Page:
More Radical, Less Conservative

Composer and Sequenza 21 loiterer Steve Layton ran across this article pairing the two of us and discussing our gradual divergences from minimalism. It’s the kind of composer-centered thinkpiece that I didn’t think anyone wrote anymore except to praise Ligeti, Boulez, Adès, and that crowd that people praise to look cultured. Seems like old times.

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Comments

  1. says

    Good article. Makes a strong case for both yours and Mr. Layton’s music.
    Your next-to-last (or penultimate, as they used to say in theory seminar) sentence:
    It’s the kind of composer-centered thinkpiece that I didn’t think anyone wrote anymore except to praise Ligeti, Boulez, Adès, and that crowd that people praise to look cultured.
    I’m glad you can read all those minds. I was laboring under the misapprehension that at least some of those pieces were written because the writer liked the music.
    KG replies: I don’t need to read minds. The writers tell me themselves. They tell me how much they like the music of Robert Ashley, Terry Riley, and Pierre Boulez. And then they write about Pierre Boulez – because, well, Riley and Ashley aren’t going to make them look good now, are they?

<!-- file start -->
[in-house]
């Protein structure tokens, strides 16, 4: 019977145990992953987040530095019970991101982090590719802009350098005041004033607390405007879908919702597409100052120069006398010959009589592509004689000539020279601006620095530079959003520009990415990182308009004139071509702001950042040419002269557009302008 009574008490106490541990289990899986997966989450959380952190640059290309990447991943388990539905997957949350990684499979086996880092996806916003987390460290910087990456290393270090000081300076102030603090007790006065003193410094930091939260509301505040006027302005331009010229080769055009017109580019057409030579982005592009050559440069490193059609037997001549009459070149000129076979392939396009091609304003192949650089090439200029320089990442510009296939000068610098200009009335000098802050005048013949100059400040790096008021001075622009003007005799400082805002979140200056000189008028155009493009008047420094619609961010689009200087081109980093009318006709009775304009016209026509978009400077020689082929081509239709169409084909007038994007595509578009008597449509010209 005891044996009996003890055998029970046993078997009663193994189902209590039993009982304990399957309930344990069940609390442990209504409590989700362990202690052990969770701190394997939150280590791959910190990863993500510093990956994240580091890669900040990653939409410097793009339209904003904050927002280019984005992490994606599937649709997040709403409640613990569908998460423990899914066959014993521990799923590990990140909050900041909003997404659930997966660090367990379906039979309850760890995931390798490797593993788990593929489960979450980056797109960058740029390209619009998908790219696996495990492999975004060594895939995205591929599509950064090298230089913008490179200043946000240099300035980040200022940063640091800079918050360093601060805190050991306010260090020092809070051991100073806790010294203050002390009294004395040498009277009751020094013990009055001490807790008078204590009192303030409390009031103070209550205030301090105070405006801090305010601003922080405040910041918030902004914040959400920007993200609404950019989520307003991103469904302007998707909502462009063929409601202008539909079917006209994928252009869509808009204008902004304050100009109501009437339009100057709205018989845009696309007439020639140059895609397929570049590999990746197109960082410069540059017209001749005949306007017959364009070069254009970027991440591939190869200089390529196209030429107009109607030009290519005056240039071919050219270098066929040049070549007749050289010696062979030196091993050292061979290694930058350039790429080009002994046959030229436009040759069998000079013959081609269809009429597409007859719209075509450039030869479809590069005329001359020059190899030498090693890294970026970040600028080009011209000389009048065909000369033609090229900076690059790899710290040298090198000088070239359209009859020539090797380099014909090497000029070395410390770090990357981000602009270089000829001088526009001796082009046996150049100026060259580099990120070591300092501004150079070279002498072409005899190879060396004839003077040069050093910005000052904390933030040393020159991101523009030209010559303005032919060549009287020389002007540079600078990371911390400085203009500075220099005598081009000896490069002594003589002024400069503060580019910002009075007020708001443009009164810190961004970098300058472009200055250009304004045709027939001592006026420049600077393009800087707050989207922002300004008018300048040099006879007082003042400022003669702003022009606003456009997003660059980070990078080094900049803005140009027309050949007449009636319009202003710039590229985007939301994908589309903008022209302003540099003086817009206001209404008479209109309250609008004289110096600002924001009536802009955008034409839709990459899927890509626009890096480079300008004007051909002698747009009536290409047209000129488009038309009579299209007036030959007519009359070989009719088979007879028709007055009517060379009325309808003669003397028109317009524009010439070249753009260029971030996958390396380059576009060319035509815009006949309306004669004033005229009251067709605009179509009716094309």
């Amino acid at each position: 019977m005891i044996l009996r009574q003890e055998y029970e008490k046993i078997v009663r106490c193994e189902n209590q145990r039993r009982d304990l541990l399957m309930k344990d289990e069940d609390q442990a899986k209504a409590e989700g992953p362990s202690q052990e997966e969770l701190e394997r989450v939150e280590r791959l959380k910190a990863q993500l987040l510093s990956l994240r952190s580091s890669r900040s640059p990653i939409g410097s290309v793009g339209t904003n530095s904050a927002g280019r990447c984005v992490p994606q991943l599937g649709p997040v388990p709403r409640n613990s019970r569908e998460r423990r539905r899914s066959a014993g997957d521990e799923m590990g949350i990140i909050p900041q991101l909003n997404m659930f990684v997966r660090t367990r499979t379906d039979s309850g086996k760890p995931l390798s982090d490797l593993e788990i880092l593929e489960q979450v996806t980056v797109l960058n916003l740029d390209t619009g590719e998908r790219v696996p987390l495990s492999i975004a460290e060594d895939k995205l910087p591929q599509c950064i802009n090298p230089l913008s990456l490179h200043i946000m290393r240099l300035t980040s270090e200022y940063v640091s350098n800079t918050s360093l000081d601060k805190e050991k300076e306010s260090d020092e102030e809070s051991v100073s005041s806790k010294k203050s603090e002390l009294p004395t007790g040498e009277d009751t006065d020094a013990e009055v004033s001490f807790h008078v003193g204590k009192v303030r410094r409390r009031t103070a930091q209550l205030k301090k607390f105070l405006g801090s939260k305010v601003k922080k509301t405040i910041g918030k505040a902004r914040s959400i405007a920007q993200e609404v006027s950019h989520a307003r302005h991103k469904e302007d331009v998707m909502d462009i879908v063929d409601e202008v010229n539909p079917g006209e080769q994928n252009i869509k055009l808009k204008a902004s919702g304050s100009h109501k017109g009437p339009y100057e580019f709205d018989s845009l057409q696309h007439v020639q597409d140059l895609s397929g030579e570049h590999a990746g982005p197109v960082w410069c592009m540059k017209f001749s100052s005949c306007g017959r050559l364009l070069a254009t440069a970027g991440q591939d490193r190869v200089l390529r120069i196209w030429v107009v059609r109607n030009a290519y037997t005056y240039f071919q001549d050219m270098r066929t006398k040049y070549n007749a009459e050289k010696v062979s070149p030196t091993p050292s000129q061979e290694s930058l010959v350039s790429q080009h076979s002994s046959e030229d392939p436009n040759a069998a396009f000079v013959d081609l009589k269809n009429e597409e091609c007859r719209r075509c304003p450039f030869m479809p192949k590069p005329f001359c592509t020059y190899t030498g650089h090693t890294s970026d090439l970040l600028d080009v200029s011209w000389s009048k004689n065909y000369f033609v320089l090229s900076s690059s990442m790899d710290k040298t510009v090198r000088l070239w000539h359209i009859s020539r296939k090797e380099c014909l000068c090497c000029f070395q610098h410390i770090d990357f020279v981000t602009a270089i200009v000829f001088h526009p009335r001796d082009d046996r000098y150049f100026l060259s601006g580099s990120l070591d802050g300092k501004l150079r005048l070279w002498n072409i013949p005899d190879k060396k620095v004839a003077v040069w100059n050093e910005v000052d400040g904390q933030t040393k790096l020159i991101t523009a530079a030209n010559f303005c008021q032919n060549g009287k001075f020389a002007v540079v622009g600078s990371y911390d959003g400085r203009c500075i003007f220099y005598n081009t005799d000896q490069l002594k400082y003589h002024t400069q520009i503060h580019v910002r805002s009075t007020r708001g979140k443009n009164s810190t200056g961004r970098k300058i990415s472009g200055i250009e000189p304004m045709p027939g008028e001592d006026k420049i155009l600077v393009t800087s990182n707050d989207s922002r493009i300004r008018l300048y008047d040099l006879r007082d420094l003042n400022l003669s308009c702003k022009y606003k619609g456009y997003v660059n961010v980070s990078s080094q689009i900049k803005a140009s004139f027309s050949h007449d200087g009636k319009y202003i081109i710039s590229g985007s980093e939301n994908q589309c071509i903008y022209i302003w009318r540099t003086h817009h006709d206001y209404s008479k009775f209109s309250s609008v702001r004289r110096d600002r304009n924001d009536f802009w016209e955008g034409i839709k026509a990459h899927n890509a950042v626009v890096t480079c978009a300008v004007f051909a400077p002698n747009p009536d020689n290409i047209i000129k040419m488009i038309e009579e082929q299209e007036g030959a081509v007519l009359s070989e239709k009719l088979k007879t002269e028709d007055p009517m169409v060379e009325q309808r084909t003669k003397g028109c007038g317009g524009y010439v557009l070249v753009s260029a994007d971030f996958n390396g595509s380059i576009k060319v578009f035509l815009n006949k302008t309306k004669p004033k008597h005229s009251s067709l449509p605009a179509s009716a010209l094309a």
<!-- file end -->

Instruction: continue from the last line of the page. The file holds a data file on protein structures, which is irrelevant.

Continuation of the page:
2. says

    That’s bizarre.
    Things are very different in the culture capitals than in the provinces.
    KG replies: Yes.
    And noticeably healthier in the provinces. For one example, when Cage died, his obituaries in regional papers were warm, accurate, and respectful. His obituaries in NYC spewed vitriol, misquoted him, and regretted his existence.
    If you want to write for the Times, either NY or London, and you have a choice between writing about Glenn Branca and Osvaldo Golijov, you’ll impress a lot more of “the right kind of people” by choosing Golijov, just on the sound of his name alone. Golijov. Gooo-lijov.
    Even so, the line was kinda meant as a joke.